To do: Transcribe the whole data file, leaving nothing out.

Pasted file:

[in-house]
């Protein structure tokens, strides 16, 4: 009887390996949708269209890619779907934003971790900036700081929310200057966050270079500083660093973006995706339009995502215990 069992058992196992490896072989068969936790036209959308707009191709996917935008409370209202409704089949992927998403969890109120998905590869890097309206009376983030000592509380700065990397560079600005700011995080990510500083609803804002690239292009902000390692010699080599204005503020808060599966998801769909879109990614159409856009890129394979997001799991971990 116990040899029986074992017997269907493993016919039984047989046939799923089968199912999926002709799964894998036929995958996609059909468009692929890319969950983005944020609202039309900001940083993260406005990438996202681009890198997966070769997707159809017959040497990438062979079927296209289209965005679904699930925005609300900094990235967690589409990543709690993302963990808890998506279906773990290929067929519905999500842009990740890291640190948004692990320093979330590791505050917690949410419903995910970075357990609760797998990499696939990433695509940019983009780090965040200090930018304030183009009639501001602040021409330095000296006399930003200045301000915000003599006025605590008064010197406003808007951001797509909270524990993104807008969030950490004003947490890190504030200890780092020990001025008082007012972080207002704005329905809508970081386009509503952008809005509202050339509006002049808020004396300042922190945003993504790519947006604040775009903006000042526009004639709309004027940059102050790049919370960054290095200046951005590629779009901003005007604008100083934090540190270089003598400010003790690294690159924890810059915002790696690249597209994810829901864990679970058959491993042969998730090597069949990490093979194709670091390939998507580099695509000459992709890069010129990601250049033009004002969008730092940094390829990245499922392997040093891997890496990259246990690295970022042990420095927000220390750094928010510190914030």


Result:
[in-house]
């Protein structure tokens, strides 16, 4: 009887390996949708269209890619779907934003971790900036700081929310200057966050270079500083660093973006995706339009995502215990 069992058992196992490896072989068969936790036209959308707009191709996917935008409370209202409704089949992927998403969890109120998905590869890097309206009376983030000592509380700065990397560079600005700011995080990510500083609803804002690239292009902000390692010699080599204005503020808060599966998801769909879109990614159409856009890129394979997001799991971990 116990040899029986074992017997269907493993016919039984047989046939799923089968199912999926002709799964894998036929995958996609059909468009692929890319969950983005944020609202039309900001940083993260406005990438996202681009890198997966070769997707159809017959040497990438062979079927296209289209965005679904699930925005609300900094990235967690589409990543709690993302963990808890998506279906773990290929067929519905999500842009990740890291640190948004692990320093979330590791505050917690949410419903995910970075357990609760797998990499696939990433695509940019983009780090965040200090930018304030183009009639501001602040021409330095000296006399930003200045301000915000003599006025605590008064010197406003808007951001797509909270524990993104807008969030950490004003947490890190504030200890780092020990001025008082007012972080207002704005329905809508970081386009509503952008809005509202050339509006002049808020004396300042922190945003993504790519947006604040775009903006000042526009004639709309004027940059102050790049919370960054290095200046951005590629779009901003005007604008100083934090540190270089003598400010003790690294690159924890810059915002790696690249597209994810829901864990679970058959491993042969998730090597069949990490093979194709670091390939998507580099695509000459992709890069010129990601250049033009004002969008730092940094390829990245499922392997040093891997890496990259246990690295970022042990420095927000220390750094928010510190914030």